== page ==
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The emerging phenotype of late-onset Pompe disease: A systematic literature review
Molecular Genetics and Metabolism, Volume 120, Issue 3, March 2017, Pages 163 - 172
Pompe disease is an autosomal recessive disorder caused by deficiency of the lysosomal glycogen-hydrolyzing enzyme acid α-glucosidase (GAA). The adult-onset form, late-onset Pompe disease (LOPD), has been characterized by glycogen accumulation primarily in skeletal, cardiac, and smooth muscles, causing weakness of the proximal limb girdle and respiratory muscles. However, increased scientific study of LOPD continues to enhance understanding of an evolving phenotype.
To expand our understanding of the evolving phenotype of LOPD since the approval of enzyme replacement therapy (ERT) with alglucosidase alfa (Myozyme™/Lumizyme™) in 2006.
All articles were included in the review that provided data on the charactertistics of LOPD identified via the PubMed database published since the approval of ERT in 2006. All signs and symptoms of the disease that were reported in the literature were identified and included in the review.
We provide a comprehensive review of the evolving phenotype of LOPD. Our findings support and extend the knowledge of the multisystemic nature of the disease.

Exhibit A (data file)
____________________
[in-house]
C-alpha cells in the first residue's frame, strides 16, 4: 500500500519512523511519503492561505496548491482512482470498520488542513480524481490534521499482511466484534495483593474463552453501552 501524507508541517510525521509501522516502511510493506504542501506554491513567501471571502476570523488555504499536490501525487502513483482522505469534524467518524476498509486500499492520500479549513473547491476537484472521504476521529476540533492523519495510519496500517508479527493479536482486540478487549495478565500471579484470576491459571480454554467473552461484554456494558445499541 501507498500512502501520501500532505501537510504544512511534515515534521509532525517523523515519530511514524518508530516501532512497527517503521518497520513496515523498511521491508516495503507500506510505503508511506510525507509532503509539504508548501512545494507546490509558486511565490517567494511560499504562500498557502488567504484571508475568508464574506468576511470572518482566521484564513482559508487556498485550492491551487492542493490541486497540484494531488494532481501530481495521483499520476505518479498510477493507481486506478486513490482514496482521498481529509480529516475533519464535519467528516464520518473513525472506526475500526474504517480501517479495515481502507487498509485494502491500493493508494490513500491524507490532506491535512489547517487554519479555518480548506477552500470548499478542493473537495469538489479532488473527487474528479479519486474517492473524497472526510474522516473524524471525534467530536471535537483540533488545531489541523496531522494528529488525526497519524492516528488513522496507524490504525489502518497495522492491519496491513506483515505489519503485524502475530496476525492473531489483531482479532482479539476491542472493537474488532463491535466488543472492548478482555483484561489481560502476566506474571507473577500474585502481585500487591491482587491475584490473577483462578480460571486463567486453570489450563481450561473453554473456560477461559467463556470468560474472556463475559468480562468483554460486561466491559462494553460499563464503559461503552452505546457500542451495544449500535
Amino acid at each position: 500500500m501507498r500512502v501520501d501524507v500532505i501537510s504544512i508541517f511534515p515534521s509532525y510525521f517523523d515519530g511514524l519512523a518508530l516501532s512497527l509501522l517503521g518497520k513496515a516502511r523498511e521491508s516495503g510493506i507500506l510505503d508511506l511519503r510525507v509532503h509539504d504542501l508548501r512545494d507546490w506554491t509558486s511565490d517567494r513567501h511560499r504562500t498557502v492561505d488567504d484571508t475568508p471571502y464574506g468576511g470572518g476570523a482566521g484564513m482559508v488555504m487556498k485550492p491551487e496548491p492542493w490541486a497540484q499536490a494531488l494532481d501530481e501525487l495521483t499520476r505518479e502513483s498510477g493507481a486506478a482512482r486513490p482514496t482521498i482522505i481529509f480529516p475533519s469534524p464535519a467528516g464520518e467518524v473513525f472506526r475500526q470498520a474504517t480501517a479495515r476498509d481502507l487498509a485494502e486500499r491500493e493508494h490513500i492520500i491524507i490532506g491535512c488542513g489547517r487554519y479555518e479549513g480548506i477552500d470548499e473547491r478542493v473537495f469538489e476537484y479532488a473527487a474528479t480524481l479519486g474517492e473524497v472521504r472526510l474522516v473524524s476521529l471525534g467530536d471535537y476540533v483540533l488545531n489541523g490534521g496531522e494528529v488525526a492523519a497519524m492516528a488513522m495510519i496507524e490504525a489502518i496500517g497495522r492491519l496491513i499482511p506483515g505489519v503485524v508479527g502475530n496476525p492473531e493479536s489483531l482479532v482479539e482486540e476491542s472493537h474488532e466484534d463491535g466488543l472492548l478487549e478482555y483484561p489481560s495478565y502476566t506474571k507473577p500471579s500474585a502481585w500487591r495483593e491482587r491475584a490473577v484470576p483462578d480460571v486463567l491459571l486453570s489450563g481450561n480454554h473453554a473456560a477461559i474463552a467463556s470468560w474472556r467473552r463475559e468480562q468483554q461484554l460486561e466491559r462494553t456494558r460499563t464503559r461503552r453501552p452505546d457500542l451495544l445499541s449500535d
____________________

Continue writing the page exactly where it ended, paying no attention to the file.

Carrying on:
With the advent of ERT and the concurrent increase in the scientific study of LOPD, the condition once primarily conceptualized as a limb-girdle muscle disease with prominent respiratory involvement is increasingly recognized to be a condition that results in signs and symptoms across body systems and structures.
Keywords: Pompe disease, Glycogen storage disease type II, Late-onset Pompe disease, Natural history, Multisystem disease.
a Division of Medical Genetics, Department of Pediatrics, Duke University Medical Center, Durham, NC, USA
b Department of Neurology, Division of Neuromuscular Medicine, Duke University Medical Center, Durham, NC, USA
c Doctor of Physical Therapy Division, Department of Orthopedics, Duke University School of Medicine, Duke University, Durham, NC, USA
d Department of Surgery, Division of Head and Neck Surgery & Communication Sciences, Duke University, Durham, NC, USA
⁎ Corresponding author at: Duke University Medical Center, 905 South LaSalle Street, GSRB1, Durham, NC 27710, USA.
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